Once Spotify has this information, it uses it to make a specialized playlist for you. This playlist includes songs that match your music taste. 

The New York Times

The New York Times utilizes data analytics to understand what its readers are interested in. They do this by tracking which articles people read, where these readers are located, and how much time they spend on each article. This process of collecting and analyzing data helps them understand their readers' preferences and habits.

For instance, if they notice that many of their readers are showing interest in articles about climate change, they might decide to focus more on that topic. This way, they're responding to their readers' interests and providing more of the content that their readers want to see.

BlaBlaCar

A ride-sharing service, BlaBlaCar captures data and constantly collects information about its users' locations, travel times, and budgets. This information is then used to match drivers with passengers and to ride prices

Moreover, the data collected by BlaBlaCar allows them to dynamically adjust pricing based on real-time demand and supply. For instance, if there is an abundance of available drivers in a specific geographical area, BlaBlaCar can lower the price of rides in that region to incentivize more passengers to choose their service.

PLAID

As a fintech firm, PLAID employs big data analytics to link banking institutions with different applications, offering users a holistic view of their financial status. They collect data from a range of sources including bank accounts, credit cards, and other financial accounts. They use these details to make a one-stop spot where users can look at all their money matters.

StreamElements

StreamElements watches live streaming data to give broadcasters information about their viewers. They look at how many people are watching, their location, and how long they watch a particular video. This data helps video producers to make their programs better and focus on engaging content that aligns with viewers' preferences and holds their attention for longer durations.

By analyzing viewer data, StreamElements provides valuable demographic and behavioral insights to help advertisers target their ads effectively. This targeted advertising approach ensures that viewers are presented with relevant and engaging advertisements, creating a more personalized viewing experience and increasing the chances of ad engagement.

Amazon

Amazon applies data flow to track user shopping habits and to provide recommendations. The company collects a vast amount of data about its users, including their browsing history, purchase history, and search history. This data is then used to create a detailed profile of each user's shopping habits. Amazon uses this profile to recommend products to users that they are likely to be interested in.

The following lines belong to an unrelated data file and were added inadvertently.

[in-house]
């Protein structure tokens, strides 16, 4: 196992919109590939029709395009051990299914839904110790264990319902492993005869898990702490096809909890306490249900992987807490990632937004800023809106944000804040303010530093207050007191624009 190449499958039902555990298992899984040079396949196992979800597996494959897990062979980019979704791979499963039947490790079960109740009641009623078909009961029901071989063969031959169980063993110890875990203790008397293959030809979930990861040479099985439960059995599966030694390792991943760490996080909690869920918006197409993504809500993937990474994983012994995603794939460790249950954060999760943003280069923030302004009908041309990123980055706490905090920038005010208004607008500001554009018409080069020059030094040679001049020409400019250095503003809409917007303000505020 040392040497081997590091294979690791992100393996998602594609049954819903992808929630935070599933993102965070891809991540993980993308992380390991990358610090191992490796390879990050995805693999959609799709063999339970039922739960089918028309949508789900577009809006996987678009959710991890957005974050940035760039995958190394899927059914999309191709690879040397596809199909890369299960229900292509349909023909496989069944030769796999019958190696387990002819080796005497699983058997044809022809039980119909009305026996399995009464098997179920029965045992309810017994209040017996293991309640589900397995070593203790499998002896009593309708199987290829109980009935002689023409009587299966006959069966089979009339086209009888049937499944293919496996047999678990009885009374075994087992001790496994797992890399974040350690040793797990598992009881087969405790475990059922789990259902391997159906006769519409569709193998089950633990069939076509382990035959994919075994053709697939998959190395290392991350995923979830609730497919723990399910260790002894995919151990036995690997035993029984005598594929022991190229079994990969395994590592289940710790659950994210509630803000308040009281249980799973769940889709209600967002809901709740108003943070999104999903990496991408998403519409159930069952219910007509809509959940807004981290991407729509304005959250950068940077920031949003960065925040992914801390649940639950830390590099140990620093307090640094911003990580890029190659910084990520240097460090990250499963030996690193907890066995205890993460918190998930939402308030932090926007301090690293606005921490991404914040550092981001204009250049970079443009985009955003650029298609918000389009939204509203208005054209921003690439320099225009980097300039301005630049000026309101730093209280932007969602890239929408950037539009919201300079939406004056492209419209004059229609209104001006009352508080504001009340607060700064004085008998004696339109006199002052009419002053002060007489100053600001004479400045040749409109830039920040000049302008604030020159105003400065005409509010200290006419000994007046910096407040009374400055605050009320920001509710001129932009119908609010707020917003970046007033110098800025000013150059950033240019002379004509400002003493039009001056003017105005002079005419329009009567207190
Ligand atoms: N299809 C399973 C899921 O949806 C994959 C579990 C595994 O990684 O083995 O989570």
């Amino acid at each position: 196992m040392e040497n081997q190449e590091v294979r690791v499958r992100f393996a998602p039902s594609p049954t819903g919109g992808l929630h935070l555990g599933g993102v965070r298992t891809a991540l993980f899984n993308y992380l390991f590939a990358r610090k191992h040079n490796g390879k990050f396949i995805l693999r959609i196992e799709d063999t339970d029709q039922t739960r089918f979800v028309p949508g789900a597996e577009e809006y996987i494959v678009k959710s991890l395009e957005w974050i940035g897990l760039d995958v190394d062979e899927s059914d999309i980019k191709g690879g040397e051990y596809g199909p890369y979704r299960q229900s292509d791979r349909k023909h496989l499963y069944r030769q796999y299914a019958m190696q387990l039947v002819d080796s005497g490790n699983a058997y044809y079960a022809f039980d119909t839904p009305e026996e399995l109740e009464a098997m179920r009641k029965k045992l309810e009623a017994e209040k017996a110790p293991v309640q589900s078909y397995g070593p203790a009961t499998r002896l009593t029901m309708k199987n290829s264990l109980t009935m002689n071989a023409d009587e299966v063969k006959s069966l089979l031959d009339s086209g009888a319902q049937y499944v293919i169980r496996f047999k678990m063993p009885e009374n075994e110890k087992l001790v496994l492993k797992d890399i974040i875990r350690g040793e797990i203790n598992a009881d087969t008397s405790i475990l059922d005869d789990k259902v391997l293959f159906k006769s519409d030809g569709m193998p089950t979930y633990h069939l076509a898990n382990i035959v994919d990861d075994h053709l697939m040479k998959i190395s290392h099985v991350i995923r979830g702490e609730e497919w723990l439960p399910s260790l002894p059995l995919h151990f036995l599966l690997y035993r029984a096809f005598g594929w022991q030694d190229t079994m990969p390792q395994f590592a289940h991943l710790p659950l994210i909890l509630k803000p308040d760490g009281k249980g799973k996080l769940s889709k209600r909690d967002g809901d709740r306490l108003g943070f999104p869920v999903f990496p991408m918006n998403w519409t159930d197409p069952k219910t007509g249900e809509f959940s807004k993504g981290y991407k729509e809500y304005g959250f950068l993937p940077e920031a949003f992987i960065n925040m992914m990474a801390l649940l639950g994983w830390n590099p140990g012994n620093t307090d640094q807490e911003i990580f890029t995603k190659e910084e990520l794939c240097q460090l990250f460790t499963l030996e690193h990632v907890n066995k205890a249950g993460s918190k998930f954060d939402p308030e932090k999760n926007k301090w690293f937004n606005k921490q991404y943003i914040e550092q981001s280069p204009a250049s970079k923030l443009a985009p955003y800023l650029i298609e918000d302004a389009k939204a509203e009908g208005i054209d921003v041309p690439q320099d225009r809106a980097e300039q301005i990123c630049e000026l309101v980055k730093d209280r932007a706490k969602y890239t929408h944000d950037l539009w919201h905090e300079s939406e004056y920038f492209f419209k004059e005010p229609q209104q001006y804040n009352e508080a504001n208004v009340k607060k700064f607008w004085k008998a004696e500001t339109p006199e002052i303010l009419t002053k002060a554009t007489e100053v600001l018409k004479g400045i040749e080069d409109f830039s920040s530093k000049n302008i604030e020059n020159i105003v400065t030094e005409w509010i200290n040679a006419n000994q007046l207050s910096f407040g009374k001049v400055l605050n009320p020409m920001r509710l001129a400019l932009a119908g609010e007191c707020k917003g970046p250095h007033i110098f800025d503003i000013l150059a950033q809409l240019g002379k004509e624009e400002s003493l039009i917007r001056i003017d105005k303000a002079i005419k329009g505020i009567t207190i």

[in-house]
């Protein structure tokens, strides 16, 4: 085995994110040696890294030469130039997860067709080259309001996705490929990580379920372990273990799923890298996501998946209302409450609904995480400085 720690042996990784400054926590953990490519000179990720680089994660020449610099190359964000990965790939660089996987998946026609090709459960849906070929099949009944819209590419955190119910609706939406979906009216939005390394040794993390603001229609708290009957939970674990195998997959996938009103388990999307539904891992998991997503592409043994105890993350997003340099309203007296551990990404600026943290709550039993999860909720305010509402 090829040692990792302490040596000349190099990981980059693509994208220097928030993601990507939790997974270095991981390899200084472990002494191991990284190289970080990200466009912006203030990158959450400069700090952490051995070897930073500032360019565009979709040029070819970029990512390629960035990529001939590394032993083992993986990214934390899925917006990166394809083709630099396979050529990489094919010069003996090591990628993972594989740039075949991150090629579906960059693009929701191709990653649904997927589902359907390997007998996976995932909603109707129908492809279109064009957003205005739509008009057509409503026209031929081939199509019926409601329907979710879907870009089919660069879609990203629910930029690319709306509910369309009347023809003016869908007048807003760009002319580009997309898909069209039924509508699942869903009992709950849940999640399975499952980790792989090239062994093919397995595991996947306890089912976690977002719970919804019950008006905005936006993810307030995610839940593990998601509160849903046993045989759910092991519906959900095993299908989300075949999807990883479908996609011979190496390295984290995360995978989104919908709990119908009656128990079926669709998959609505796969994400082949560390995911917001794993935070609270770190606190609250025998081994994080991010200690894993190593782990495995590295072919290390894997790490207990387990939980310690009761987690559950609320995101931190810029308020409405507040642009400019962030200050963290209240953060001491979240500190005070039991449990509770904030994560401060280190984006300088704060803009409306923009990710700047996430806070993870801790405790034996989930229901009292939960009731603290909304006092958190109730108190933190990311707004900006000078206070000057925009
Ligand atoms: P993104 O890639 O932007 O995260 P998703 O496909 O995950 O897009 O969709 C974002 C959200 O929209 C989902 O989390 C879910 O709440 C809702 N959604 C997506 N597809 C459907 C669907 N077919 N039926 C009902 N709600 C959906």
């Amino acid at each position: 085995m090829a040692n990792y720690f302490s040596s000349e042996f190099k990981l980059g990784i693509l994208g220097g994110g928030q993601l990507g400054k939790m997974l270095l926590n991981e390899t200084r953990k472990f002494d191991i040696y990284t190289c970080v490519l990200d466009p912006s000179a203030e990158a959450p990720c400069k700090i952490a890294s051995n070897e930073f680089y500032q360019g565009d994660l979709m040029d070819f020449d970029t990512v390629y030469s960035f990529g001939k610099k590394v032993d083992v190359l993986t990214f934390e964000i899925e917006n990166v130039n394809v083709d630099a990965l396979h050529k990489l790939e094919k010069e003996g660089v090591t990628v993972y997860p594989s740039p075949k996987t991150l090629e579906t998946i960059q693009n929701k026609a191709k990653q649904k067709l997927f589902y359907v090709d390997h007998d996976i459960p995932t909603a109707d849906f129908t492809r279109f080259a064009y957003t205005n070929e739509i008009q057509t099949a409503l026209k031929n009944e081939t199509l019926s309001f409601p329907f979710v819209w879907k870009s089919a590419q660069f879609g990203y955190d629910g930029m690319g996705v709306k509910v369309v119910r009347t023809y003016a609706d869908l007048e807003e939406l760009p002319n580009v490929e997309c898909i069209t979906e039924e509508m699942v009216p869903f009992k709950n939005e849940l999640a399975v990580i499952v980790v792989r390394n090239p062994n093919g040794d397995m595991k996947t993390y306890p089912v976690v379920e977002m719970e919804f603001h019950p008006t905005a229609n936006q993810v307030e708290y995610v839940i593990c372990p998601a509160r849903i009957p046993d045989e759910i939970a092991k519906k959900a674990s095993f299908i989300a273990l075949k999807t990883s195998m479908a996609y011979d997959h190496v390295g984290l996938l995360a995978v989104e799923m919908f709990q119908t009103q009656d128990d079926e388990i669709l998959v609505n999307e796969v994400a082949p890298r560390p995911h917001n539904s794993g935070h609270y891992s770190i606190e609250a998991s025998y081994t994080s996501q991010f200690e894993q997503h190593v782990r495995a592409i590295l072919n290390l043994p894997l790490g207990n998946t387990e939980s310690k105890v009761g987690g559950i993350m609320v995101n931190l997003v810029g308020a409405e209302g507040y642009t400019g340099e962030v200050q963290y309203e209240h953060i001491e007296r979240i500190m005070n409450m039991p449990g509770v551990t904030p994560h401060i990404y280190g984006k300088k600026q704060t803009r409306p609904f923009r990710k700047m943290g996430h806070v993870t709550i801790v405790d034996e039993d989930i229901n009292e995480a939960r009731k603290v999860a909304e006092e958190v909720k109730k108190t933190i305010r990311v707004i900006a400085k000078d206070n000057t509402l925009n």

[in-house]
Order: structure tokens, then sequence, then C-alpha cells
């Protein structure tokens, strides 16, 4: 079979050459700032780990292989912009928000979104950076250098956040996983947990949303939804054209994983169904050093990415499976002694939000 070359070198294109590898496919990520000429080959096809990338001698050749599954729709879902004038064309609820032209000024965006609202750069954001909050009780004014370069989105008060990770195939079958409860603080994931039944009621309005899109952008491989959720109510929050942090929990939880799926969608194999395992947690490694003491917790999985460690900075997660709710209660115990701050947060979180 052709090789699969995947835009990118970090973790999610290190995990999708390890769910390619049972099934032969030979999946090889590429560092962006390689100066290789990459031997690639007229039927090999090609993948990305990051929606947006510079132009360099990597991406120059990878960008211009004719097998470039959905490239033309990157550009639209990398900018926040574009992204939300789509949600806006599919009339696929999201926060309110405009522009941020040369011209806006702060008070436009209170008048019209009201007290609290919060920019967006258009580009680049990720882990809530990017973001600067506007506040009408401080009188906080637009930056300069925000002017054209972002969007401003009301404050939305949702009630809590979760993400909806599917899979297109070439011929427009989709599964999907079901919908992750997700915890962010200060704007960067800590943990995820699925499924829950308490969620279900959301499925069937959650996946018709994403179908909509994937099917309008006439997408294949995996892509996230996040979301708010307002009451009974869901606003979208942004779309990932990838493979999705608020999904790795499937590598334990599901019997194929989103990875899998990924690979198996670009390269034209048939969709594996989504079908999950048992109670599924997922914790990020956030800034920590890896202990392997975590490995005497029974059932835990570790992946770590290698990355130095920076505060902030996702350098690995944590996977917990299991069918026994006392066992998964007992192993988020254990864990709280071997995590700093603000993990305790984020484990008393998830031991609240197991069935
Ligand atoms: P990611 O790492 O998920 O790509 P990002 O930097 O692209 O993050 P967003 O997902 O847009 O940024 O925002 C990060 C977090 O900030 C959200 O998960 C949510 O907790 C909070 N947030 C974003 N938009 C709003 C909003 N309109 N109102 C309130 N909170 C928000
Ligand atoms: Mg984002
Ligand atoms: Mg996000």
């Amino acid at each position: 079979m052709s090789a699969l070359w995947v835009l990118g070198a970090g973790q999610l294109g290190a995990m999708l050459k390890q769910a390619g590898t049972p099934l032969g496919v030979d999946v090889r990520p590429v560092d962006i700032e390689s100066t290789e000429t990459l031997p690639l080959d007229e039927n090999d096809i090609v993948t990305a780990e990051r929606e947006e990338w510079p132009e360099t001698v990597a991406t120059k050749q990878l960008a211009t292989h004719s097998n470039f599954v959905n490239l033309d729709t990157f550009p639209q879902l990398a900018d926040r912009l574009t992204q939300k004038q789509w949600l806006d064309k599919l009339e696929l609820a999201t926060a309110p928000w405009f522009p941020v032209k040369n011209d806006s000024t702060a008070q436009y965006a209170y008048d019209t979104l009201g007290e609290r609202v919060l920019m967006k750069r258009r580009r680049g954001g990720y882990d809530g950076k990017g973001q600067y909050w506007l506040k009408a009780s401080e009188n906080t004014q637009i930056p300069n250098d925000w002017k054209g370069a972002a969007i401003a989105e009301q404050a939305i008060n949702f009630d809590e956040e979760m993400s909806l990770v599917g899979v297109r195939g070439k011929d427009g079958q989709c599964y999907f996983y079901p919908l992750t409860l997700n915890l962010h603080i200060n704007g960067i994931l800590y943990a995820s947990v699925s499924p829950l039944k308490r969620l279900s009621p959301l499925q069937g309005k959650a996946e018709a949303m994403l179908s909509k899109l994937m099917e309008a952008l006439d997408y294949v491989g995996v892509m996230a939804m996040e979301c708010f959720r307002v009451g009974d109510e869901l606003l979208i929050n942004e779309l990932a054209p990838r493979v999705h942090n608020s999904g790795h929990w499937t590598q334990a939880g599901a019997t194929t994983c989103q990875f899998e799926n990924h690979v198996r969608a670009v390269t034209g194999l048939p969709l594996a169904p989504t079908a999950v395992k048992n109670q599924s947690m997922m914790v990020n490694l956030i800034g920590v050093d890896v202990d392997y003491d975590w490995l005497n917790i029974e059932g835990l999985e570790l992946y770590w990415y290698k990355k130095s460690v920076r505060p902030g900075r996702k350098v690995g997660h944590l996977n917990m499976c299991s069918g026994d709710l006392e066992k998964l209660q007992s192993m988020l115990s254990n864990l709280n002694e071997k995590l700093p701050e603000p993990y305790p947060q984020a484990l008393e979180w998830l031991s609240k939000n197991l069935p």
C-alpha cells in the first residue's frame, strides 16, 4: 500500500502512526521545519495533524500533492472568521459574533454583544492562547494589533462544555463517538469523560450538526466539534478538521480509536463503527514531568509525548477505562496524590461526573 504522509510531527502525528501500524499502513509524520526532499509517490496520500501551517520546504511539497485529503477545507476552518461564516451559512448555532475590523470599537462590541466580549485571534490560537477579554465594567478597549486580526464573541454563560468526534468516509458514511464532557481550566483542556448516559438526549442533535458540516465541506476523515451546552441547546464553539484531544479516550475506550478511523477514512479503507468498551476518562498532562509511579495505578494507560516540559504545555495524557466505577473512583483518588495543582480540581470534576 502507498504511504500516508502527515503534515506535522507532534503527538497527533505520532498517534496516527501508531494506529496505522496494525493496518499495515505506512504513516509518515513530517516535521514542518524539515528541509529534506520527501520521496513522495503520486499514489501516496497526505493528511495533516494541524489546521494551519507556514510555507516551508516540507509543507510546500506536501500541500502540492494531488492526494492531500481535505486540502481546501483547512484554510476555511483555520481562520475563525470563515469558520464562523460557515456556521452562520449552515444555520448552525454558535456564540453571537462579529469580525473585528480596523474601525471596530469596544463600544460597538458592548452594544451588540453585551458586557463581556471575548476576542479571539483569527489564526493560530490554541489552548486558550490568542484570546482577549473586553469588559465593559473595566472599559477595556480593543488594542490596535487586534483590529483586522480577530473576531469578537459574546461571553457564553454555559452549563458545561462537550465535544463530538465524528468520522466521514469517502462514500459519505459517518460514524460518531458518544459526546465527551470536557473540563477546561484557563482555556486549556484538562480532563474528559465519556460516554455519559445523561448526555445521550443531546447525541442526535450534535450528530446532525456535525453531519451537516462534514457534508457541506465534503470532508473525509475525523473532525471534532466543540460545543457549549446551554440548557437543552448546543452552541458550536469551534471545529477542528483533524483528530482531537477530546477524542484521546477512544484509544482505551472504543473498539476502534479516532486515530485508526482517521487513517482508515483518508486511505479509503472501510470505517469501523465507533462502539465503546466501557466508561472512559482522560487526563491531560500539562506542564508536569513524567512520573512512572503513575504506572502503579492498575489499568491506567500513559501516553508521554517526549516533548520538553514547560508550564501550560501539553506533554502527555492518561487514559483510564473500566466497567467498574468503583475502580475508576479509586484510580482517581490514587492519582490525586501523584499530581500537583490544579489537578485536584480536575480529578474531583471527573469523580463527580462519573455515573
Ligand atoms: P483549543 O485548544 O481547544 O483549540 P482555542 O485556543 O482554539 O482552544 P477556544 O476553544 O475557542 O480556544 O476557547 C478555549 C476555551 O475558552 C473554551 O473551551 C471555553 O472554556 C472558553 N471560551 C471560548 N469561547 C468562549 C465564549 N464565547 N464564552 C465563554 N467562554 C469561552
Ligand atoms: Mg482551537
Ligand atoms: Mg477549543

Estuary Flow: Revolutionizing Data Flow Pipelines

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Our platform, Estuary Flowbrings a fresh approach to the data flow. It serves as a bridge to connect the diverse systems involved in data production, processing, and consumption, while ensuring millisecond-latency updates for an efficient workflow.

Here's what an Estuary Flow pipeline can do for you:

  • Data Capture: It captures data from your systems, services, and SaaS, storing them in millisecond-latency datasets termed collections. These collections exist as regular JSON data files in your cloud storage bucket, ready for processing.
  • Materialization: Flow allows you to generate a view of a collection within another system, such as a database or a key/value store. You can even leverage a Webhook API or pub/sub service, making your data access flexible and efficient.
  • Real-time Data Transformation: Estuary Flow allows you to create new collections derived from existing ones. It facilitates the execution of complex transformations involving stateful stream workflows, joins, and aggregations in real time.

In addition to the points mentioned above, Estuary Flow also offers other features that make it a powerful and versatile data flow platform. These features include:

  • Reduced Costs: Estuary Flow helps reduce costs by providing a more efficient way to process data. This can help you to save money on hardware, software, and labor costs.
  • Improved Data Quality: Estuary Flow improves data quality by providing a single source of truth for data. This can help to reduce errors and improve the accuracy of your data.
  • Increased Data Security: Estuary Flow increases data security by providing a secure environment for data processing. This can help to protect your data from unauthorized access and tampering.

Conclusion

As you embark on your journey into understanding what data flow is, remember that it is a dynamic and evolving field. Stay curious, keep exploring, and embrace the constant advancements in technology and data management. By doing so, you can unlock endless possibilities and contribute to the ever-expanding world of data-driven innovation.

Whether you are choosing to build your own data flow system or opting for ready-made tools, remember that the aim is to ensure your data flow remains seamless and effective. This will effectively manage your valuable data resources. 

Estuary Flow is a testament to how well-structured data flow pipelines can significantly improve our data management. So don’t hesitate to sign up and start building effective data flow systems. Should you have any queries or require further assistance, feel free to reach out to us.